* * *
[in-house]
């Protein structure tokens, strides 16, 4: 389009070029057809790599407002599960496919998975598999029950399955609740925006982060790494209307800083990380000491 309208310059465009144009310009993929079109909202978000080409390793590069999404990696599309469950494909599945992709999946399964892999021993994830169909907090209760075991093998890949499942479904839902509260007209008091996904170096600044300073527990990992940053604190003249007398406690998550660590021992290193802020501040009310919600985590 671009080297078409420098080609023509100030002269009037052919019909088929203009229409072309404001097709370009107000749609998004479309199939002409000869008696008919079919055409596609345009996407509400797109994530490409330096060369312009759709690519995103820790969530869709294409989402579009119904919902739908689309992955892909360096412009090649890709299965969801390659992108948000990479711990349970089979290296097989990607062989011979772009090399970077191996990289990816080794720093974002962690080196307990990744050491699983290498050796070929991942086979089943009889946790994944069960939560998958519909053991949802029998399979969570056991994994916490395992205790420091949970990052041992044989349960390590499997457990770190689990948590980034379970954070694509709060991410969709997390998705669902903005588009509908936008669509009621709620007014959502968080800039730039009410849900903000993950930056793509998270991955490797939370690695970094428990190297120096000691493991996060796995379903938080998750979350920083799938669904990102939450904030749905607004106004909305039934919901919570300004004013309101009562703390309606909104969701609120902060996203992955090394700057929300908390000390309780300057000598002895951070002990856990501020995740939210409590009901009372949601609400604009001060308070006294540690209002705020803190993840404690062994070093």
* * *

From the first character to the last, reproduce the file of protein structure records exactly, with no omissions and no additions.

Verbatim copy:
[in-house]
């Protein structure tokens, strides 16, 4: 389009070029057809790599407002599960496919998975598999029950399955609740925006982060790494209307800083990380000491 309208310059465009144009310009993929079109909202978000080409390793590069999404990696599309469950494909599945992709999946399964892999021993994830169909907090209760075991093998890949499942479904839902509260007209008091996904170096600044300073527990990992940053604190003249007398406690998550660590021992290193802020501040009310919600985590 671009080297078409420098080609023509100030002269009037052919019909088929203009229409072309404001097709370009107000749609998004479309199939002409000869008696008919079919055409596609345009996407509400797109994530490409330096060369312009759709690519995103820790969530869709294409989402579009119904919902739908689309992955892909360096412009090649890709299965969801390659992108948000990479711990349970089979290296097989990607062989011979772009090399970077191996990289990816080794720093974002962690080196307990990744050491699983290498050796070929991942086979089943009889946790994944069960939560998958519909053991949802029998399979969570056991994994916490395992205790420091949970990052041992044989349960390590499997457990770190689990948590980034379970954070694509709060991410969709997390998705669902903005588009509908936008669509009621709620007014959502968080800039730039009410849900903000993950930056793509998270991955490797939370690695970094428990190297120096000691493991996060796995379903938080998750979350920083799938669904990102939450904030749905607004106004909305039934919901919570300004004013309101009562703390309606909104969701609120902060996203992955090394700057929300908390000390309780300057000598002895951070002990856990501020995740939210409590009901009372949601609400604009001060308070006294540690209002705020803190993840404690062994070093």